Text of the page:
This is just one of the crazy-ass transit flubs inflicted on yours truly, who nevertheless is the greatest drag racer to ever split traffic on Manhattan's West Side Highway. I was crowned king of the road by somebody (OK, it was me) who spent hours, days, past lifetimes, filtering and threading through Earth's angriest motorists against an equally asinine opponent until one of us beat a light and left the other stopped dead at a red. Legend has it that I lost only once, when I was pancaked by a crack-addled cabbie and a white Chevy van both vying to cut me off. My jaw was wired and I discovered a whole new world of chilled avocado soup with swirls of butternut squash.
In retrospect, riding off a Blue Ridge Mountain was pretty cool, just another reminder that you can leave this mortal coil without letting the attrition of age take its long, miserable toll. I've embraced year-round sport touring for lack of anything better to do. My career as a newspaperman pretty much ended with the mass suicide of newspapers, which, frankly, was a good thing. Journalism needed a reboot.
Mainly to get out of the office, I've been a roving national or international correspondent for The Associated Press, Los Angeles Times, Wall Street Journal, and Boston Globe. I covered the unification of Germany, collapse of the Soviet Union, and wars in Iraq, Afghanistan, Rwanda, Lower Manhattan, Somalia, Chechnya, Bosnia, Liberia, and places I forget.
For my Rwanda coverage, I won a Pulitzer. I wrote a book about the 1990s from the entertaining viewpoint of real people trying to avoid getting killed in horrible ways all over the world. It won a very cool award from Salon, thanks to the one critic who actually read it and called it "strangely delightful."
I love the news, the process of finding pure truth and delivering it cleanly and clearly. My stuff is cited in a broad range of books, including several on journalism. Amazingly and alarmingly, a pretty routine war story I wrote was among "101 Masterpieces" in "The Mammoth Book of Journalism." The hack in me got a kick out of joining Orwell, Dickens, and Twain, among other other temporary immortals, though I don't know why we should let that prick dwarf Hemingway into the club.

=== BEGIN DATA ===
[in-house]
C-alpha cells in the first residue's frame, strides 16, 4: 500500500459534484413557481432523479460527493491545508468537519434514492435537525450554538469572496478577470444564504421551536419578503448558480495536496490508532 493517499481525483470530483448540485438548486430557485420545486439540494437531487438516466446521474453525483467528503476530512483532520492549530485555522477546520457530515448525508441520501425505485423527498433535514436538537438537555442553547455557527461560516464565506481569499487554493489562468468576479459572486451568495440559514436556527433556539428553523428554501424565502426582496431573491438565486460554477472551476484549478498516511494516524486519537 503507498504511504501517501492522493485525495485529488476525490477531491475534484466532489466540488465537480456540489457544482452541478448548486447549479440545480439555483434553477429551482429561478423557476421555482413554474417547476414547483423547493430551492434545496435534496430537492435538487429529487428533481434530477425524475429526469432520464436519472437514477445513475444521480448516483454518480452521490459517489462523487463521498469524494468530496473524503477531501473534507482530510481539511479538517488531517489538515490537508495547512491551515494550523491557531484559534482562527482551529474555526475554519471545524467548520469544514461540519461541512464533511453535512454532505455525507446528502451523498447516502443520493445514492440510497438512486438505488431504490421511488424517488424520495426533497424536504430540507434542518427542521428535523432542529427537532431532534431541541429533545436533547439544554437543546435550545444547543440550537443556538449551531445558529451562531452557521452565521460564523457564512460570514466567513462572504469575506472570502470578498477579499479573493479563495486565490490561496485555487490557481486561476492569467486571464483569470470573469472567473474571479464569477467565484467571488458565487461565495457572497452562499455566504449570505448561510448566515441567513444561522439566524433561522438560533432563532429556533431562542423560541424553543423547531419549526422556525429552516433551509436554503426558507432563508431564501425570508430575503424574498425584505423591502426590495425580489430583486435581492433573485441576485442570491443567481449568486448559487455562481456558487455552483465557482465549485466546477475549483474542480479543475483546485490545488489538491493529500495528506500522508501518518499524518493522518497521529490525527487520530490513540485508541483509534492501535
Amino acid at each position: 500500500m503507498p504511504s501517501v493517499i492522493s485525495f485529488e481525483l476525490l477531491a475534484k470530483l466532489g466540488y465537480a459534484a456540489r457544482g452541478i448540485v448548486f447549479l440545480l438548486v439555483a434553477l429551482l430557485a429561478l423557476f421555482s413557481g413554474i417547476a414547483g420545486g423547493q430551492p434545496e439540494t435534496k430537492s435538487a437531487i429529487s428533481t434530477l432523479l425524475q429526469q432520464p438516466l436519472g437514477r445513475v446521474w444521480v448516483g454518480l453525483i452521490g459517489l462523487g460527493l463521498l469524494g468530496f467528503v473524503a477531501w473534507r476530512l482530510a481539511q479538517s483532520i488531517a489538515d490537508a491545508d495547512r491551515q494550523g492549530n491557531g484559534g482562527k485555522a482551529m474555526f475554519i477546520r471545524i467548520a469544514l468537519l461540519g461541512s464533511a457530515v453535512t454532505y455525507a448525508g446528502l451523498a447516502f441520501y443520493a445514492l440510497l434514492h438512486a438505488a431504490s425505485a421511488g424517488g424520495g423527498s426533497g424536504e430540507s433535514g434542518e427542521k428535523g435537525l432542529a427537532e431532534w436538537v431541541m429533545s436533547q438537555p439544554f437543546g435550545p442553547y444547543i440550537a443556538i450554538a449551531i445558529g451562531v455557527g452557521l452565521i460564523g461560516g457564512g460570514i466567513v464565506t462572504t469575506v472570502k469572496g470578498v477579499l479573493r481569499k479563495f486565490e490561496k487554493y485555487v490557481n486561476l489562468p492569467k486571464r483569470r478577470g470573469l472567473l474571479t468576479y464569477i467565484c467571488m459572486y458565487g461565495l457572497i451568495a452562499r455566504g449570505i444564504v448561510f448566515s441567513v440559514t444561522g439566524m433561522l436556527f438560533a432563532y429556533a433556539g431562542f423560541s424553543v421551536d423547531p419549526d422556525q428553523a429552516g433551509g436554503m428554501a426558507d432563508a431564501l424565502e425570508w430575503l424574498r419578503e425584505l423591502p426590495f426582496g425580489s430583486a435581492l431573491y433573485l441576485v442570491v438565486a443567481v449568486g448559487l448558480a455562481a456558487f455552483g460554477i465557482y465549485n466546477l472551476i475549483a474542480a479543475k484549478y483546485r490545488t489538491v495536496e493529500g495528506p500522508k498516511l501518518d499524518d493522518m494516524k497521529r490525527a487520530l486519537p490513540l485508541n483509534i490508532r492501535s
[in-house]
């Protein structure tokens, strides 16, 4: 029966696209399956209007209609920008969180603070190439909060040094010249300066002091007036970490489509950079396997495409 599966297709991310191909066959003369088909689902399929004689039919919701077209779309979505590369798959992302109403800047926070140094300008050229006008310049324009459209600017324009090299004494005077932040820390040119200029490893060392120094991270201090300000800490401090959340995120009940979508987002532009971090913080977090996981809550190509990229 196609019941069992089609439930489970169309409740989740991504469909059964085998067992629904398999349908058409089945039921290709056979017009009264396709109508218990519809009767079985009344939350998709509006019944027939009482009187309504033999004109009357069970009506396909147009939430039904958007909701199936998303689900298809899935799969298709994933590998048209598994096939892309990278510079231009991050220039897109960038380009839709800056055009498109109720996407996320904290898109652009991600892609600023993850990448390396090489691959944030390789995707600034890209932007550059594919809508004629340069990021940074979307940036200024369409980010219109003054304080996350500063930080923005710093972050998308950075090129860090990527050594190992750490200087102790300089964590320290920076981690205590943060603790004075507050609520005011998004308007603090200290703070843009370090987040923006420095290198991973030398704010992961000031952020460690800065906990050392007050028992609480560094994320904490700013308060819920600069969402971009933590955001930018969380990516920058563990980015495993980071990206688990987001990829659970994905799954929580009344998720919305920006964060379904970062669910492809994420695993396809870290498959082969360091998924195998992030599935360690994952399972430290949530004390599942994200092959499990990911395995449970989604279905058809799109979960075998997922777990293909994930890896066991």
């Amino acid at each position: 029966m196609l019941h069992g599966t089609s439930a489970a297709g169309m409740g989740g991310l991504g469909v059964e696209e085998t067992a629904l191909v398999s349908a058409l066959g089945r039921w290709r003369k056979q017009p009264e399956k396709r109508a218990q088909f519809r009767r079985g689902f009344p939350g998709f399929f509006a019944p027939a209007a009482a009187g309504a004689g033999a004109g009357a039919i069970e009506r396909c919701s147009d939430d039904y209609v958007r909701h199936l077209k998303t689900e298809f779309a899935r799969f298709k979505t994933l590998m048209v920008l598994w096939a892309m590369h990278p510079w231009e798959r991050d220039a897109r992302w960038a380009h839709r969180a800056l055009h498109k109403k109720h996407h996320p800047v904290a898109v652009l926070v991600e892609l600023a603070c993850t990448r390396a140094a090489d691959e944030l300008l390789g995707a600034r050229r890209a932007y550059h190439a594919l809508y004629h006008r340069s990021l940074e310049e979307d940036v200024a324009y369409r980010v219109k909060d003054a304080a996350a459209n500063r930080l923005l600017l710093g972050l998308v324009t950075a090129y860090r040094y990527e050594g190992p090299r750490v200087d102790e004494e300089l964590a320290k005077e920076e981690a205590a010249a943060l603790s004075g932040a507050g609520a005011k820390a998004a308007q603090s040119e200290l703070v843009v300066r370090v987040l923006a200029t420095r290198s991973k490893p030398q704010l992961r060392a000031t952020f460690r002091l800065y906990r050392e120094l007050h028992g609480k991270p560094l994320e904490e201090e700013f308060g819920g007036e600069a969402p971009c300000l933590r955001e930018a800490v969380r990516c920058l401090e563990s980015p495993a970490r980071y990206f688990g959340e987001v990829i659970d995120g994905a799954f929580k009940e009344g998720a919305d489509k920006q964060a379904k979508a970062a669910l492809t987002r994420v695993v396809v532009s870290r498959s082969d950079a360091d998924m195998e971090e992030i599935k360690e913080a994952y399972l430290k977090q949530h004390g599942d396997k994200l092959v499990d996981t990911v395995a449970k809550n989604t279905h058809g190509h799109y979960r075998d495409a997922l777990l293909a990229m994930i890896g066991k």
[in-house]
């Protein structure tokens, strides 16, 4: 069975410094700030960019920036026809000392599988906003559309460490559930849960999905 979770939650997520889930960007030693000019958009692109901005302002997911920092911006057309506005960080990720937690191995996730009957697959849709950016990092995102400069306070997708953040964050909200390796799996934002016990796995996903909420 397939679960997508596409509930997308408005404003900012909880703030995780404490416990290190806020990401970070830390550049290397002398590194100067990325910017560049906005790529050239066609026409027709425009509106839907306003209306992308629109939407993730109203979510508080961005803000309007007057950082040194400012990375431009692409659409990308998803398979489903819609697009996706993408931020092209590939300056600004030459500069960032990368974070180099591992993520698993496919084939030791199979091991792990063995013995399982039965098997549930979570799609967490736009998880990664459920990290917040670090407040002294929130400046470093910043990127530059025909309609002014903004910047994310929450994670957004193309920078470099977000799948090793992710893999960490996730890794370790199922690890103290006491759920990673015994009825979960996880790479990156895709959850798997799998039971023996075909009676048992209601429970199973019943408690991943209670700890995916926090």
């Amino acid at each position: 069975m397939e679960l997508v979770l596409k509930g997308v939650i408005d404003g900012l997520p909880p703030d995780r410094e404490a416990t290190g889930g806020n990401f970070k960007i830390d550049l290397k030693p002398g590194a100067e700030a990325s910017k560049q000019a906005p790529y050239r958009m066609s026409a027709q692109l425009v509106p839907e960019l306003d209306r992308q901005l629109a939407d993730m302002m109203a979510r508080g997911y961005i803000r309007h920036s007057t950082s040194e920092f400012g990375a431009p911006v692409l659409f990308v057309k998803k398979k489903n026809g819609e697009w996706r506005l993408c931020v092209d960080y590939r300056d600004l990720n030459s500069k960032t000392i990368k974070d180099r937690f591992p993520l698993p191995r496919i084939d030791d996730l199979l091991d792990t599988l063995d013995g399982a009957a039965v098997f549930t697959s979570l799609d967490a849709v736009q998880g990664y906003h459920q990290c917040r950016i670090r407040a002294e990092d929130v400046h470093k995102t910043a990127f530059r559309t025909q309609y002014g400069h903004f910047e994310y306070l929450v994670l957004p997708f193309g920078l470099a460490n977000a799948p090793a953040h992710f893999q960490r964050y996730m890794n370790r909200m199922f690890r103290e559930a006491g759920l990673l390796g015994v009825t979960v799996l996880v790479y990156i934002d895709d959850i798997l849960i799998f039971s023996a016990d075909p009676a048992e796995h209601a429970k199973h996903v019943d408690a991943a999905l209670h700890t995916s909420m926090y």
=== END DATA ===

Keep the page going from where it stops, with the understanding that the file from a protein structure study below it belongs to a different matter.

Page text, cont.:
I quit newspaper jobs on eerily consistent bad terms to perform humanitarian work for the International Rescue Committee in the Sudan, mainly in Darfur; and as war crimes investigator for Human Rights Watch in Uganda. Charitable groups are their own worst enemies because of endless in-fighting and cheap gin.
My last old-fashioned news job was at that right-wing rag, The Wall Street Journal, which at the time had an arcane and bizarre formula for writing a hard feature, which wound up obliterating the actual point of the story for an artificial angle. People clung to this formula like zombies eat brains.
Aside from war, I have written way too much about the medical establishment's fleecing the elderly whilst keeping them alive by any means necessary, creating a country full of lucrative vegetable gardens of imminent obits. I also write about the role of propaganda in wartime strategy, the uselessness of laws based on emotions, the generational conflicts triggered by the aging population, the epic routes taken by massive amounts of immigrants, the impact of changing demographics on the environment, and the genetic engineering of the food we eat.
I also wrote about rainstorms that devastated southwest Michigan's pumpkin crop, leaving growers with a hollow feeling inside. (Heh)